Tannoy speakers have been specified and installed at a brand new award-winning conference and event facility at the Royal York Hotel in York. Chosen for their high-quality sound performance, the combination of Tannoy speakers, installed by Orsett-based Creative Audio, has been chosen to provide speech and audio reinforcement for a wide range of differing applications, including conferences, presentations and live music productions. Creative Audio has designed and installed a powerful, high-quality audio system based around Tannoy Point source loudspeakers, with elements suited to the different applications. For the central paging system, Tannoy CMS 55 ICT ceiling mounted monitor systems provide discrete, high-quality sound reinforcement for speech and music. The 90° dispersion characteristics of the CMS 55 ICT allow the whole room to be covered with just four units.Four Tannoy i12 Dual Concentric loudspeakers are wall mounted at the middle and rear of the room, providing effective speech and music reinforcement. Extended bass response is provided by four Tannoy B225 15" bass speakers, which together with four Tannoy i15 speakers provide the extra impact required at front of house for larger events and live music productions. Two Tannoy TX2 controllers provide crossover and control functions and stage foldback monitoring is via four Tannoy T12 Dual Concentric speakers. All speaker systems are driven by Lab Gruppen amplifiers. The fully-equipped control room features an Allen & Heath 32-channel mixing desk, with monitoring from two Tannoy System 600 monitors.
ESS (Edwin Shirley Staging), the staging and structure specialist, has created a new joint venture with Pure Group, called ‘ESS Superstructure’ to invest in and service the growing market for small and medium-sized events. This venture is the latest in a series of strategic partnerships that enhances the range of services ESS can offer corporate clients. By combining ESS’ experience in producing highly-specified structures, with the Pure Group’s reputation for managing corporate events, the new venture will be able to provide a highly competitive offer for clients in the corporate hospitality and corporate event market. The new company will be responsible for developing and marketing arch-shaped structures up to 30m in width. Products will include the unique Superstructure mobile venue, as well as Orbit buildings. The Superstructure is ideal for a variety of uses from conferences, concerts, film premieres, balls, trade shows, fashion shows, outdoor events, corporate hospitality and product launches.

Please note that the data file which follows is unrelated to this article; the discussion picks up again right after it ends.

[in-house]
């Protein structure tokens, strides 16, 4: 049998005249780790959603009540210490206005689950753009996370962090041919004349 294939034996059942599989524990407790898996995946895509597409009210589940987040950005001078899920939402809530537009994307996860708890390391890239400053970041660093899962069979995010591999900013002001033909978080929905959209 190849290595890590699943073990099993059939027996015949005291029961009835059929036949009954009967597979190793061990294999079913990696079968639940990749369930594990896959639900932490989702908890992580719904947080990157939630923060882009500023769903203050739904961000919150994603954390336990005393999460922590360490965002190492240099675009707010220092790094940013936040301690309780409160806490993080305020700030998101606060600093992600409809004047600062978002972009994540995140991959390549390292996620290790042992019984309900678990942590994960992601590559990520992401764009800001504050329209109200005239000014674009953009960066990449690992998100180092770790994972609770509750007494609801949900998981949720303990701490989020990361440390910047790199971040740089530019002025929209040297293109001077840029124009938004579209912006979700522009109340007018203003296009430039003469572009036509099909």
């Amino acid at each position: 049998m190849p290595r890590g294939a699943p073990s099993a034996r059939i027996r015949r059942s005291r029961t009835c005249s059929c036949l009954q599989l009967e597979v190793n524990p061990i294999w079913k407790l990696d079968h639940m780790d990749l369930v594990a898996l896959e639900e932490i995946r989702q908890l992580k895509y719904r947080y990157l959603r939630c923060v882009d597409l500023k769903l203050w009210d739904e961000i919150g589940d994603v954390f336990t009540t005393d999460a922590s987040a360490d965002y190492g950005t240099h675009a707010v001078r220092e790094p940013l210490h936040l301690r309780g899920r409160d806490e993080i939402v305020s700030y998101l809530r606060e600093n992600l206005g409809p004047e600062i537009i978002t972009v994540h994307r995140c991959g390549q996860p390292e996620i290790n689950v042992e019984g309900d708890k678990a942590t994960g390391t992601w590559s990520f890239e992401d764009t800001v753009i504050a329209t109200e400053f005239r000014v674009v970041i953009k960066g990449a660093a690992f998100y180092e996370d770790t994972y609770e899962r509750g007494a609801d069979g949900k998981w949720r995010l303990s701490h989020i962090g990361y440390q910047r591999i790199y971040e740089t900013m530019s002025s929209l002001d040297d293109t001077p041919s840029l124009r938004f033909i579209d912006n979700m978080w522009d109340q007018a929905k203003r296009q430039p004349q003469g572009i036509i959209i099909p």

Tim Norman, managing director of ESS Holdings, said: “This is our third venture in the past three months and is a significant step in the expansion of the ESS offer to corporate clients. The new venture will be able to provide a highly competitive offer to clients in the corporate events or hospitality market, but with the same commitment to excellent service.”
The newest destination for UK clubbers is CODE, located at the aorta of Digbeth in central Birmingham. CODE is the first superclub and permanent venue owned and operated by legendary club promoters God’s Kitchen.
The stylish, contemporary interior design is by Matt Rawlinson of Raw Design, and the stunning effects lighting design is by Carl Dodds of Making Light Work (pictured with Avolites’ Azure console). All lighting fixtures for Dodds’ rig were supplied by Coe-tech to installers, Dublin-based Audio-Tek, with the Avolites Azure 2000 control console supplied directly by Avo to Audio-Tek.
The club’s main dance floor is overlooked by a balcony, with the VIP area in the ‘Gods’ at the top of the building, an atmospheric former warehouse, built in the 1930s. Dodds chose a variety of instruments for his high-impact rig, which was to be put in the hands of a specialist team of lighting operators.